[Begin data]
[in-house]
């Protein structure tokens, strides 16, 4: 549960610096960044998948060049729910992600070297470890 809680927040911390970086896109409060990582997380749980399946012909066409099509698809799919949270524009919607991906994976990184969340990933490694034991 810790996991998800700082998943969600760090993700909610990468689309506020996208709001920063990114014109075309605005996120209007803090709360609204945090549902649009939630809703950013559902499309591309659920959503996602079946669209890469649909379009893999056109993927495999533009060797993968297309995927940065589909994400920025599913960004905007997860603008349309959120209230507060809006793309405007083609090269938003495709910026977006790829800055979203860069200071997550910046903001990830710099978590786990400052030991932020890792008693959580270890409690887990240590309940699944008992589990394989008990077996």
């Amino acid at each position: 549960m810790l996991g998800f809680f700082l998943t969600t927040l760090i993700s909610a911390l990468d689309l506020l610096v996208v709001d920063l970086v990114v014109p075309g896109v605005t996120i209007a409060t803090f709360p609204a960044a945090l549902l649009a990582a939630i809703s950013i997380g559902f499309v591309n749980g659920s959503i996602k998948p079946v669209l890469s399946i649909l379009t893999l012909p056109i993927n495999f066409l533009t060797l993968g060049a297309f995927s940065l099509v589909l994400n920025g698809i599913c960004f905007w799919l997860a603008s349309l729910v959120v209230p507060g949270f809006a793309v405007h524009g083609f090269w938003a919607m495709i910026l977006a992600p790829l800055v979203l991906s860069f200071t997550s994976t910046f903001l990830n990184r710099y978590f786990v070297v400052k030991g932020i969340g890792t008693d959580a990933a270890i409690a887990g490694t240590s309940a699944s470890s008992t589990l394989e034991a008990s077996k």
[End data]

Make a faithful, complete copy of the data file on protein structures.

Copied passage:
[in-house]
């Protein structure tokens, strides 16, 4: 549960610096960044998948060049729910992600070297470890 809680927040911390970086896109409060990582997380749980399946012909066409099509698809799919949270524009919607991906994976990184969340990933490694034991 810790996991998800700082998943969600760090993700909610990468689309506020996208709001920063990114014109075309605005996120209007803090709360609204945090549902649009939630809703950013559902499309591309659920959503996602079946669209890469649909379009893999056109993927495999533009060797993968297309995927940065589909994400920025599913960004905007997860603008349309959120209230507060809006793309405007083609090269938003495709910026977006790829800055979203860069200071997550910046903001990830710099978590786990400052030991932020890792008693959580270890409690887990240590309940699944008992589990394989008990077996």
């Amino acid at each position: 549960m810790l996991g998800f809680f700082l998943t969600t927040l760090i993700s909610a911390l990468d689309l506020l610096v996208v709001d920063l970086v990114v014109p075309g896109v605005t996120i209007a409060t803090f709360p609204a960044a945090l549902l649009a990582a939630i809703s950013i997380g559902f499309v591309n749980g659920s959503i996602k998948p079946v669209l890469s399946i649909l379009t893999l012909p056109i993927n495999f066409l533009t060797l993968g060049a297309f995927s940065l099509v589909l994400n920025g698809i599913c960004f905007w799919l997860a603008s349309l729910v959120v209230p507060g949270f809006a793309v405007h524009g083609f090269w938003a919607m495709i910026l977006a992600p790829l800055v979203l991906s860069f200071t997550s994976t910046f903001l990830n990184r710099y978590f786990v070297v400052k030991g932020i969340g890792t008693d959580a990933a270890i409690a887990g490694t240590s309940a699944s470890s008992t589990l394989e034991a008990s077996k």